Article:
- Associated Press - Tuesday, June 26, 2018

BALTIMORE (AP) - Marilyn Mosby won the Democratic nomination Tuesday for a second term as Baltimore’s top prosecutor, despite a tenure that has been marred by discord with police and a soaring homicide rate.

The dominating win for the tough-talking prosecutor in the hard-fought primary effectively means she gets another four-year term as the state’s attorney in Baltimore, as the city is overwhelmingly Democratic and no Republican filed to run.

Early in her first term, Mosby made international headlines in 2015 when she declared that six police officers would be held accountable for the broken neck of a young, black man whose death in custody triggered riots and protests.

Even without delivering a conviction, Mosby trumpeted her leading role in the Freddie Gray case since many Baltimore residents admired her decision to swiftly charge the officers involved in the case. She is popular in neighborhoods whose residents have a strong mistrust of city law enforcers due to years of discriminatory and unconstitutional policing.

At a polling station in West Baltimore, not far from where riots erupted following Gray’s April 2015 death, many voters said they were backing Mosby.

“Honestly, she had my vote when she charged those police. Nobody is above the law, and when she charged them it made me feel like more of a citizen,” retired train conductor Warren Lee said after voting in Sandtown.

Lamont Crosby, another registered Democrat, said he supported Mosby because he felt she stood up to the Baltimore Police Department.

“If the Baltimore city police doesn’t like her for charging their officers, then she’s definitely my candidate,” 42-year-old voter Lamont Cosby said with a laugh.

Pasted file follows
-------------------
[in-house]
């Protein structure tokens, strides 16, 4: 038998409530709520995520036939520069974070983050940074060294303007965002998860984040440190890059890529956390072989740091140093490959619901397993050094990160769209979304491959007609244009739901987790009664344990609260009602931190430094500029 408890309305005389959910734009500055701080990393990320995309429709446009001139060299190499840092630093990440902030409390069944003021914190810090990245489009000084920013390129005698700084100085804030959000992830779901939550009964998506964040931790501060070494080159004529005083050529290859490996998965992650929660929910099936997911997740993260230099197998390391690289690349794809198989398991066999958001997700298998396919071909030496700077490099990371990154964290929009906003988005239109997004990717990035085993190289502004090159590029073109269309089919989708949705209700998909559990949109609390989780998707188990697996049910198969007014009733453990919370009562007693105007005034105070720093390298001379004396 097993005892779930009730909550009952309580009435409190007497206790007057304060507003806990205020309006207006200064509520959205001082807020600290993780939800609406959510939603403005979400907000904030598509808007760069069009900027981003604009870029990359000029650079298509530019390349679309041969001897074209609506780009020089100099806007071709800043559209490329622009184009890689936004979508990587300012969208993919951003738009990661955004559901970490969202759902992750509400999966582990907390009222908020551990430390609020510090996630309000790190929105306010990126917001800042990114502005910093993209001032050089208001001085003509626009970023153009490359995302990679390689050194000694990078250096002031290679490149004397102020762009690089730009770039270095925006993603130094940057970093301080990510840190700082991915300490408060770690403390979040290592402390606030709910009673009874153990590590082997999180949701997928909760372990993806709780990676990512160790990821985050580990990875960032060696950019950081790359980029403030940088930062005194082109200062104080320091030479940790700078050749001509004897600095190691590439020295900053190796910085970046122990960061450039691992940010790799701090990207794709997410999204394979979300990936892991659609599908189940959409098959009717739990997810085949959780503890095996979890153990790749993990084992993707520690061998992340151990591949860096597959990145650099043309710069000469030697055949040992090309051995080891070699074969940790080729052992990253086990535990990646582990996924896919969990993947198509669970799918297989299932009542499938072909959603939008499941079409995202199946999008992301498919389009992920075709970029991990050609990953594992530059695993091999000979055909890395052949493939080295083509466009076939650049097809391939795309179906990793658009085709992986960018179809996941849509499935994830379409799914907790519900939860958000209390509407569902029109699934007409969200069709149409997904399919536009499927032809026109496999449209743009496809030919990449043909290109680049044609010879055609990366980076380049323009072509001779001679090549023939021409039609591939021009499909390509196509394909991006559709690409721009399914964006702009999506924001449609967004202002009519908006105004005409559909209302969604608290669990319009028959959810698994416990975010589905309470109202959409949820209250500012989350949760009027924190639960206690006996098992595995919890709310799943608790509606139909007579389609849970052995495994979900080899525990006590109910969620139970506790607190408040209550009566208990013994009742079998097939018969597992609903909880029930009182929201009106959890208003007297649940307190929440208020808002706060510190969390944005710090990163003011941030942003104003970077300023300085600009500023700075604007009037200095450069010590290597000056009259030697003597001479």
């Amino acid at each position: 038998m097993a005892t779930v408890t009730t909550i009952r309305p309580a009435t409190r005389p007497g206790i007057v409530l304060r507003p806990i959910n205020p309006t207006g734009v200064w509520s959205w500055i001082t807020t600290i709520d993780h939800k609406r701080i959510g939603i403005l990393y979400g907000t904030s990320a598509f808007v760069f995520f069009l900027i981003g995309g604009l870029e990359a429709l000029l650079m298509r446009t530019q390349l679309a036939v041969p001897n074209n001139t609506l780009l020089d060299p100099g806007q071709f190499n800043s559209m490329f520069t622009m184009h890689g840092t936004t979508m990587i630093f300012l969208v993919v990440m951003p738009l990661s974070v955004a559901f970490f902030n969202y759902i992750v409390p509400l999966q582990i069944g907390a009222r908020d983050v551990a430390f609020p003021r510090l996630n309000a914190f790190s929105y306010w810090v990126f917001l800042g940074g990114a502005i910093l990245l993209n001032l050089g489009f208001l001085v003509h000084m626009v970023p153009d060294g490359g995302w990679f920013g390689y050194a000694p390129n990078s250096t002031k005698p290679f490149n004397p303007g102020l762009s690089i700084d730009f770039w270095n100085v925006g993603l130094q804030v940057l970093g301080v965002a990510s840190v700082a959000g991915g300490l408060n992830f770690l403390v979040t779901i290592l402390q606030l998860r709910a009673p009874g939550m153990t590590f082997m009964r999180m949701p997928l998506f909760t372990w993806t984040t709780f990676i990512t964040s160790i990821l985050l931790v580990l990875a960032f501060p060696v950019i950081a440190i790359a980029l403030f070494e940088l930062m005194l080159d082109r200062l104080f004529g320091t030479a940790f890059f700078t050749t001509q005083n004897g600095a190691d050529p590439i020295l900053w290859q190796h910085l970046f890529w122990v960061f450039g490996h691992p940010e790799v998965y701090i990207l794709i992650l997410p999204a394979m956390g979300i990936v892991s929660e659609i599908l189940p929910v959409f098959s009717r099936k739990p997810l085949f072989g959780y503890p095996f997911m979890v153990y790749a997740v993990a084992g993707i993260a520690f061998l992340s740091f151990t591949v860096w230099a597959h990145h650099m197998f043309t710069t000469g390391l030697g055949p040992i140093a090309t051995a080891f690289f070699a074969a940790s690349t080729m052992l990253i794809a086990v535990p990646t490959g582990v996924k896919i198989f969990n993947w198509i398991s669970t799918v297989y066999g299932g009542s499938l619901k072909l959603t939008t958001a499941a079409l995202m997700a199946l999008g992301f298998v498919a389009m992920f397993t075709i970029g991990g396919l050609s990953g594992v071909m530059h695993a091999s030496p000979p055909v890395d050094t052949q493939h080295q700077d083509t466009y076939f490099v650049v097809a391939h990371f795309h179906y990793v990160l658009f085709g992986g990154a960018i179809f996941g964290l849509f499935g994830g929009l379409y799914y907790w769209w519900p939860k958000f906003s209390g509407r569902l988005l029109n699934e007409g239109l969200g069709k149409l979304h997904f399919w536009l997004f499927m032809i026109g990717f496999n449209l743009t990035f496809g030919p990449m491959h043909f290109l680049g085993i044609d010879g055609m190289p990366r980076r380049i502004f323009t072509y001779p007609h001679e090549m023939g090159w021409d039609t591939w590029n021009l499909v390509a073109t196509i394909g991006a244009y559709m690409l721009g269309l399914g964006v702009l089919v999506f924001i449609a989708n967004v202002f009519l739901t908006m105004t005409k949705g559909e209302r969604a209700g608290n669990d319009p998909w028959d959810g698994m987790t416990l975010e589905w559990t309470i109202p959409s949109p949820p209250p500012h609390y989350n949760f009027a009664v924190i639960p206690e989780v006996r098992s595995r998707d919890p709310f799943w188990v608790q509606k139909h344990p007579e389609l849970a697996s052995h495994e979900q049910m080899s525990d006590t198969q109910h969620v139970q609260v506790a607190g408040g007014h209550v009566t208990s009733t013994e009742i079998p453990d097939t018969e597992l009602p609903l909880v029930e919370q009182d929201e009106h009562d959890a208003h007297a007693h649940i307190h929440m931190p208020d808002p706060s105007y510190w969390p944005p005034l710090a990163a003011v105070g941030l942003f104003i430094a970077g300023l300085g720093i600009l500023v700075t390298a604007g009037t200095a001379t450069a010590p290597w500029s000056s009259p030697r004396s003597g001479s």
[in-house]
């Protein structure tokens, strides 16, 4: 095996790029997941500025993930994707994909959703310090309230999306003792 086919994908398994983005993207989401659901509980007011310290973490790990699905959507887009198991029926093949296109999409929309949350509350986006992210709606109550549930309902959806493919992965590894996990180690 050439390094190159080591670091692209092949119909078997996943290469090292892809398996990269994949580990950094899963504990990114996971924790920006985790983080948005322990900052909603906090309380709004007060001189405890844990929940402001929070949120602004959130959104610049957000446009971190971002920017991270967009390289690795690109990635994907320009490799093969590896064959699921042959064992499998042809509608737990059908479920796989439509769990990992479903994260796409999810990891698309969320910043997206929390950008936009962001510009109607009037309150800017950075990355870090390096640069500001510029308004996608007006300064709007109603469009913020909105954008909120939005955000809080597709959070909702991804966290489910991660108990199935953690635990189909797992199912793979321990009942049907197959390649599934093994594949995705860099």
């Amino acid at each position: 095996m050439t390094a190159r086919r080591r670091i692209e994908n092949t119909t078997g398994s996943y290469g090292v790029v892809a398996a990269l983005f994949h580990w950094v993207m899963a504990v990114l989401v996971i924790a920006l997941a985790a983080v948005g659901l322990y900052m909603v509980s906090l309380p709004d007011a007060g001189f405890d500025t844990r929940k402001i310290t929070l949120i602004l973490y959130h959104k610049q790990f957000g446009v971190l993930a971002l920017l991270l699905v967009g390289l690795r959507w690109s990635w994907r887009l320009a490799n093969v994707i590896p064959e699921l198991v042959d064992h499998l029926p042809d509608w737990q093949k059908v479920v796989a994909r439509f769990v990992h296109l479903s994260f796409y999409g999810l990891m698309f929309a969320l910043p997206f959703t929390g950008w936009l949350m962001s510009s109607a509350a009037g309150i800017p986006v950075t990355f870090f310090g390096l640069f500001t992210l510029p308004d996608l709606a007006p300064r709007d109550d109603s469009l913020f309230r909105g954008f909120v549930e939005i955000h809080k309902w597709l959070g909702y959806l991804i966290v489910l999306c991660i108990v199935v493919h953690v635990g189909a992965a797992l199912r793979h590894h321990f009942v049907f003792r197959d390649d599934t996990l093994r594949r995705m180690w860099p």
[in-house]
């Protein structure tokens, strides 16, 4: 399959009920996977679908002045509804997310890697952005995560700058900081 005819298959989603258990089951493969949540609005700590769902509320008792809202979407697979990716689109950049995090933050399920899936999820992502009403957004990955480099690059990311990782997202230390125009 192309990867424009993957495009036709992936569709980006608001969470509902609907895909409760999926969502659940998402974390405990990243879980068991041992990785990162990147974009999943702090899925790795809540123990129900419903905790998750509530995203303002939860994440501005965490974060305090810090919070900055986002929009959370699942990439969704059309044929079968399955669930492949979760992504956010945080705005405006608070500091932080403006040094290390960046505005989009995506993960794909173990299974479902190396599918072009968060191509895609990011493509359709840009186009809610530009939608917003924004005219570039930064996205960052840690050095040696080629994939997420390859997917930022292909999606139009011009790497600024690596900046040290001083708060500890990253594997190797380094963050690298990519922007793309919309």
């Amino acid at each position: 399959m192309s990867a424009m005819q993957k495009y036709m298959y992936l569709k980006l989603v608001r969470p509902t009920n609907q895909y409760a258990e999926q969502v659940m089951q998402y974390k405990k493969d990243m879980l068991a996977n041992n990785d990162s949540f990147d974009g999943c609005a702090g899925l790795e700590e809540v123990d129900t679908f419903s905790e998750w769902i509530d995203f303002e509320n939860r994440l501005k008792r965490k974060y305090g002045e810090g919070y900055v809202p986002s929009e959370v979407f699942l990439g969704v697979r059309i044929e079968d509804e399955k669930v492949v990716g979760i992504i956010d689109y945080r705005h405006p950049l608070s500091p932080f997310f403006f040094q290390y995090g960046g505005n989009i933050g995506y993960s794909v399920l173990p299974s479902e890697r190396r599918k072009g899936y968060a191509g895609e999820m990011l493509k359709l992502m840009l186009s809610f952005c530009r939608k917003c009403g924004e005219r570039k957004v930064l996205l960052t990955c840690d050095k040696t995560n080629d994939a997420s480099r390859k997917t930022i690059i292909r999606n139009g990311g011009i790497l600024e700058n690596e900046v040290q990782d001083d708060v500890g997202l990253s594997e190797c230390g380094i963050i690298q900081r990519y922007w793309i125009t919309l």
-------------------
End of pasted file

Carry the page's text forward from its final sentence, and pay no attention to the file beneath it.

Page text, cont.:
In Tuesday’s contest, Mosby beat Democratic challengers Ivan Bates and Thiru Vignarajah. The two lawyers both ran aggressive campaigns, hammering away at details of her record and questioning her decision-making during the 2015 tumult.

Baltimore’s soaring rate of homicides was another lens through which many residents viewed Mosby’s re-election bid.

But she was able to counter her rivals’ criticism by saying her staff had a felony conviction rate of 92 percent and her prosecutors had targeted violent criminals, decreased recidivism, and protected crime victims and witnesses.

There’s a lot at stake: Her job is one of the few city posts with power to tame the city’s scourge of violent crime.

The challenges for Mosby will just keep coming during her second term. Baltimore is struggling to tackle its high rates of violent crime, her office still has a strained relationship with city police, and a federal consent decree mandating sweeping police reforms is gradually ramping up.


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